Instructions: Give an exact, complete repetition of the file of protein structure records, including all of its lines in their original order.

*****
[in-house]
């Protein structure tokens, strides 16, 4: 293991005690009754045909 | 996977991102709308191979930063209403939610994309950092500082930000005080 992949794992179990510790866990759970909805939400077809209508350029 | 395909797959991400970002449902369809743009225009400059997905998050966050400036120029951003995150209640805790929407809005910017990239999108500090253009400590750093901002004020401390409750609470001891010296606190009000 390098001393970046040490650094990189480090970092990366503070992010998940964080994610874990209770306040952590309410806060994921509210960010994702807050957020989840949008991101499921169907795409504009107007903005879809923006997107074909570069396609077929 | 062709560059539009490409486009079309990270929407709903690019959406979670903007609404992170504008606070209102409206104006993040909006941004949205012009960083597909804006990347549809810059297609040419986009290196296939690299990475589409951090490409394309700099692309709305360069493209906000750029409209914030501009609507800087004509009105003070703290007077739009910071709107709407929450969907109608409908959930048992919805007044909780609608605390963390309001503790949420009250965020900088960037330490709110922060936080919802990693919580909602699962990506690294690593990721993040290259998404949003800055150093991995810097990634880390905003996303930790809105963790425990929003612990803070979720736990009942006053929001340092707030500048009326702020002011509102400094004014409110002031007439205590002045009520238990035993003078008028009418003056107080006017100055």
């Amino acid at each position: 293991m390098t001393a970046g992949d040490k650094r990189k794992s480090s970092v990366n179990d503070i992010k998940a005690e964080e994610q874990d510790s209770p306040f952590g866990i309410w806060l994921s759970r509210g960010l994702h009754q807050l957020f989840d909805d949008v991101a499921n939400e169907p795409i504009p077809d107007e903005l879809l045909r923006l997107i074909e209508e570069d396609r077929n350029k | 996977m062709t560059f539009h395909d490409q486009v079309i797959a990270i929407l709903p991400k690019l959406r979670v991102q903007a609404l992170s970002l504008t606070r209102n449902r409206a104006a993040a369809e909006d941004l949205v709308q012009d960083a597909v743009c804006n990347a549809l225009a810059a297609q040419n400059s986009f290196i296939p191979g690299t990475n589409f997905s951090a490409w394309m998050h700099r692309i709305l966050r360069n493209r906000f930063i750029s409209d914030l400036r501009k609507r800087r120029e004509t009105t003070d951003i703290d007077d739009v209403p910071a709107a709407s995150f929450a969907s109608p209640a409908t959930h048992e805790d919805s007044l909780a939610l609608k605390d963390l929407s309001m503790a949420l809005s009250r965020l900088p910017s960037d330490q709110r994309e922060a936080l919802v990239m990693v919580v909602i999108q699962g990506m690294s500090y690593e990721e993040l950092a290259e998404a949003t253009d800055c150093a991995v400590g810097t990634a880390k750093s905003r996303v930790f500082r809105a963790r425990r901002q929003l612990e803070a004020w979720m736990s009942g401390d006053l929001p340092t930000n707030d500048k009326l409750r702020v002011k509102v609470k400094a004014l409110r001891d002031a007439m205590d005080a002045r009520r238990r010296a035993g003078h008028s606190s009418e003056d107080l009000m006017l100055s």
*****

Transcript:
[in-house]
């Protein structure tokens, strides 16, 4: 293991005690009754045909 | 996977991102709308191979930063209403939610994309950092500082930000005080 992949794992179990510790866990759970909805939400077809209508350029 | 395909797959991400970002449902369809743009225009400059997905998050966050400036120029951003995150209640805790929407809005910017990239999108500090253009400590750093901002004020401390409750609470001891010296606190009000 390098001393970046040490650094990189480090970092990366503070992010998940964080994610874990209770306040952590309410806060994921509210960010994702807050957020989840949008991101499921169907795409504009107007903005879809923006997107074909570069396609077929 | 062709560059539009490409486009079309990270929407709903690019959406979670903007609404992170504008606070209102409206104006993040909006941004949205012009960083597909804006990347549809810059297609040419986009290196296939690299990475589409951090490409394309700099692309709305360069493209906000750029409209914030501009609507800087004509009105003070703290007077739009910071709107709407929450969907109608409908959930048992919805007044909780609608605390963390309001503790949420009250965020900088960037330490709110922060936080919802990693919580909602699962990506690294690593990721993040290259998404949003800055150093991995810097990634880390905003996303930790809105963790425990929003612990803070979720736990009942006053929001340092707030500048009326702020002011509102400094004014409110002031007439205590002045009520238990035993003078008028009418003056107080006017100055």
């Amino acid at each position: 293991m390098t001393a970046g992949d040490k650094r990189k794992s480090s970092v990366n179990d503070i992010k998940a005690e964080e994610q874990d510790s209770p306040f952590g866990i309410w806060l994921s759970r509210g960010l994702h009754q807050l957020f989840d909805d949008v991101a499921n939400e169907p795409i504009p077809d107007e903005l879809l045909r923006l997107i074909e209508e570069d396609r077929n350029k | 996977m062709t560059f539009h395909d490409q486009v079309i797959a990270i929407l709903p991400k690019l959406r979670v991102q903007a609404l992170s970002l504008t606070r209102n449902r409206a104006a993040a369809e909006d941004l949205v709308q012009d960083a597909v743009c804006n990347a549809l225009a810059a297609q040419n400059s986009f290196i296939p191979g690299t990475n589409f997905s951090a490409w394309m998050h700099r692309i709305l966050r360069n493209r906000f930063i750029s409209d914030l400036r501009k609507r800087r120029e004509t009105t003070d951003i703290d007077d739009v209403p910071a709107a709407s995150f929450a969907s109608p209640a409908t959930h048992e805790d919805s007044l909780a939610l609608k605390d963390l929407s309001m503790a949420l809005s009250r965020l900088p910017s960037d330490q709110r994309e922060a936080l919802v990239m990693v919580v909602i999108q699962g990506m690294s500090y690593e990721e993040l950092a290259e998404a949003t253009d800055c150093a991995v400590g810097t990634a880390k750093s905003r996303v930790f500082r809105a963790r425990r901002q929003l612990e803070a004020w979720m736990s009942g401390d006053l929001p340092t930000n707030d500048k009326l409750r702020v002011k509102v609470k400094a004014l409110r001891d002031a007439m205590d005080a002045r009520r238990r010296a035993g003078h008028s606190s009418e003056d107080l009000m006017l100055s």